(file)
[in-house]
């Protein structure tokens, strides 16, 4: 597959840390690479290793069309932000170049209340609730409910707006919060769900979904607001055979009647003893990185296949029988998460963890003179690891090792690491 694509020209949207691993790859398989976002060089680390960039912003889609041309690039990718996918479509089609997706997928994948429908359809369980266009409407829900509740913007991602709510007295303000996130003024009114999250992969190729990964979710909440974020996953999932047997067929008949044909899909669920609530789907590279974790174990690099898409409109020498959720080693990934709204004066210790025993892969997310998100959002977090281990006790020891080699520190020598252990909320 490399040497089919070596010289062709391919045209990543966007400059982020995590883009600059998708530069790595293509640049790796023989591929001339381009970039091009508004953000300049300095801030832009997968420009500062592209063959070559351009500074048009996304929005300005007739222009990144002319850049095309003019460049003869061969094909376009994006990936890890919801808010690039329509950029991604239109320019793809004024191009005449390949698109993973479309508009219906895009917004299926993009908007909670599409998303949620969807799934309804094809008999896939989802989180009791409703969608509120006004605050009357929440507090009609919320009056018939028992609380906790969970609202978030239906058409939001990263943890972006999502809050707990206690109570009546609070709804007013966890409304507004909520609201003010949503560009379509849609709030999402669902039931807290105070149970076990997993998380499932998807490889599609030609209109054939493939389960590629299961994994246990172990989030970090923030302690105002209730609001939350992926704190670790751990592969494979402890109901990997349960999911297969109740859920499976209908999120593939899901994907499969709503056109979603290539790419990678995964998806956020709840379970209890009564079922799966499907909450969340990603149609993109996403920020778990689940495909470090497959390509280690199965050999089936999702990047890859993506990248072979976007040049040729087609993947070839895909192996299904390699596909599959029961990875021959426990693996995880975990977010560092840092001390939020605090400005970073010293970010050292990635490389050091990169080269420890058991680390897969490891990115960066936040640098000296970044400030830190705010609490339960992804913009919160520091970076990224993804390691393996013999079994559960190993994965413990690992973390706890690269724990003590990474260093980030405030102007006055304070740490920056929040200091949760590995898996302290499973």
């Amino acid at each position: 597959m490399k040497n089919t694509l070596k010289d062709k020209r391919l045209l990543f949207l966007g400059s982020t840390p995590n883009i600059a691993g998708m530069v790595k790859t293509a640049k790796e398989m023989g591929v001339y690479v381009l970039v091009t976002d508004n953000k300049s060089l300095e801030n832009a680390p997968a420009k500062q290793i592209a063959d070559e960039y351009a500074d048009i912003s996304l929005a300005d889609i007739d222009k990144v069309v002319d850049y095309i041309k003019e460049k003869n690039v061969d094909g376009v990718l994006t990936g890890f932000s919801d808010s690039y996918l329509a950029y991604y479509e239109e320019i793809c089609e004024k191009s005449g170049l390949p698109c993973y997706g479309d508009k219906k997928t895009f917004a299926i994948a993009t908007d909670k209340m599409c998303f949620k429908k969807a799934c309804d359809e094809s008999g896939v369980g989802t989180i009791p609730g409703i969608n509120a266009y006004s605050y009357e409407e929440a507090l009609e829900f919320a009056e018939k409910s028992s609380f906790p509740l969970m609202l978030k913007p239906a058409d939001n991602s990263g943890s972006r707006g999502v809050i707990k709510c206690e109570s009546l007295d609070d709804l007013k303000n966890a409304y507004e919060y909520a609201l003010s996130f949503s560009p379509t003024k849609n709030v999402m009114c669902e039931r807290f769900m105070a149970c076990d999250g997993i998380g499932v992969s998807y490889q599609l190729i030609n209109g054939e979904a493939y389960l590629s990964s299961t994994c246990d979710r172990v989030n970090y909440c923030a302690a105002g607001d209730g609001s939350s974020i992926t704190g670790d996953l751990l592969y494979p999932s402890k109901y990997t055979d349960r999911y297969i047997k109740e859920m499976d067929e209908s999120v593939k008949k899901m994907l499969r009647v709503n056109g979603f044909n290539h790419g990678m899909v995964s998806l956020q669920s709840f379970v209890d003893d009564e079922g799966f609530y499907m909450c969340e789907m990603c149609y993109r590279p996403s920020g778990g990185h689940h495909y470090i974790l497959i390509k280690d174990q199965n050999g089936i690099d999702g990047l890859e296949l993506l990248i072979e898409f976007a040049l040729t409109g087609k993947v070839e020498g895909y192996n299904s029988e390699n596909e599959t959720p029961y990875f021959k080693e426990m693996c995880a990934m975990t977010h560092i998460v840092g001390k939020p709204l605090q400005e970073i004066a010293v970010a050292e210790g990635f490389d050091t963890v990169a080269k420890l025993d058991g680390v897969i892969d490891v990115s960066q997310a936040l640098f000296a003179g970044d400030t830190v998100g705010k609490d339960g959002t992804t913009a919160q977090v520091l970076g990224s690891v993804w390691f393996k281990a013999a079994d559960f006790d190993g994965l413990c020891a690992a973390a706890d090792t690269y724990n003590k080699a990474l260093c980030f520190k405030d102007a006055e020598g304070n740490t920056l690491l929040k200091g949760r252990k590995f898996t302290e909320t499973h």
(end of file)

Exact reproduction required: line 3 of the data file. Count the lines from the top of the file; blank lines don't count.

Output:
């Amino acid at each position: 597959m490399k040497n089919t694509l070596k010289d062709k020209r391919l045209l990543f949207l966007g400059s982020t840390p995590n883009i600059a691993g998708m530069v790595k790859t293509a640049k790796e398989m023989g591929v001339y690479v381009l970039v091009t976002d508004n953000k300049s060089l300095e801030n832009a680390p997968a420009k500062q290793i592209a063959d070559e960039y351009a500074d048009i912003s996304l929005a300005d889609i007739d222009k990144v069309v002319d850049y095309i041309k003019e460049k003869n690039v061969d094909g376009v990718l994006t990936g890890f932000s919801d808010s690039y996918l329509a950029y991604y479509e239109e320019i793809c089609e004024k191009s005449g170049l390949p698109c993973y997706g479309d508009k219906k997928t895009f917004a299926i994948a993009t908007d909670k209340m599409c998303f949620k429908k969807a799934c309804d359809e094809s008999g896939v369980g989802t989180i009791p609730g409703i969608n509120a266009y006004s605050y009357e409407e929440a507090l009609e829900f919320a009056e018939k409910s028992s609380f906790p509740l969970m609202l978030k913007p239906a058409d939001n991602s990263g943890s972006r707006g999502v809050i707990k709510c206690e109570s009546l007295d609070d709804l007013k303000n966890a409304y507004e919060y909520a609201l003010s996130f949503s560009p379509t003024k849609n709030v999402m009114c669902e039931r807290f769900m105070a149970c076990d999250g997993i998380g499932v992969s998807y490889q599609l190729i030609n209109g054939e979904a493939y389960l590629s990964s299961t994994c246990d979710r172990v989030n970090y909440c923030a302690a105002g607001d209730g609001s939350s974020i992926t704190g670790d996953l751990l592969y494979p999932s402890k109901y990997t055979d349960r999911y297969i047997k109740e859920m499976d067929e209908s999120v593939k008949k899901m994907l499969r009647v709503n056109g979603f044909n290539h790419g990678m899909v995964s998806l956020q669920s709840f379970v209890d003893d009564e079922g799966f609530y499907m909450c969340e789907m990603c149609y993109r590279p996403s920020g778990g990185h689940h495909y470090i974790l497959i390509k280690d174990q199965n050999g089936i690099d999702g990047l890859e296949l993506l990248i072979e898409f976007a040049l040729t409109g087609k993947v070839e020498g895909y192996n299904s029988e390699n596909e599959t959720p029961y990875f021959k080693e426990m693996c995880a990934m975990t977010h560092i998460v840092g001390k939020p709204l605090q400005e970073i004066a010293v970010a050292e210790g990635f490389d050091t963890v990169a080269k420890l025993d058991g680390v897969i892969d490891v990115s960066q997310a936040l640098f000296a003179g970044d400030t830190v998100g705010k609490d339960g959002t992804t913009a919160q977090v520091l970076g990224s690891v993804w390691f393996k281990a013999a079994d559960f006790d190993g994965l413990c020891a690992a973390a706890d090792t690269y724990n003590k080699a990474l260093c980030f520190k405030d102007a006055e020598g304070n740490t920056l690491l929040k200091g949760r252990k590995f898996t302290e909320t499973h």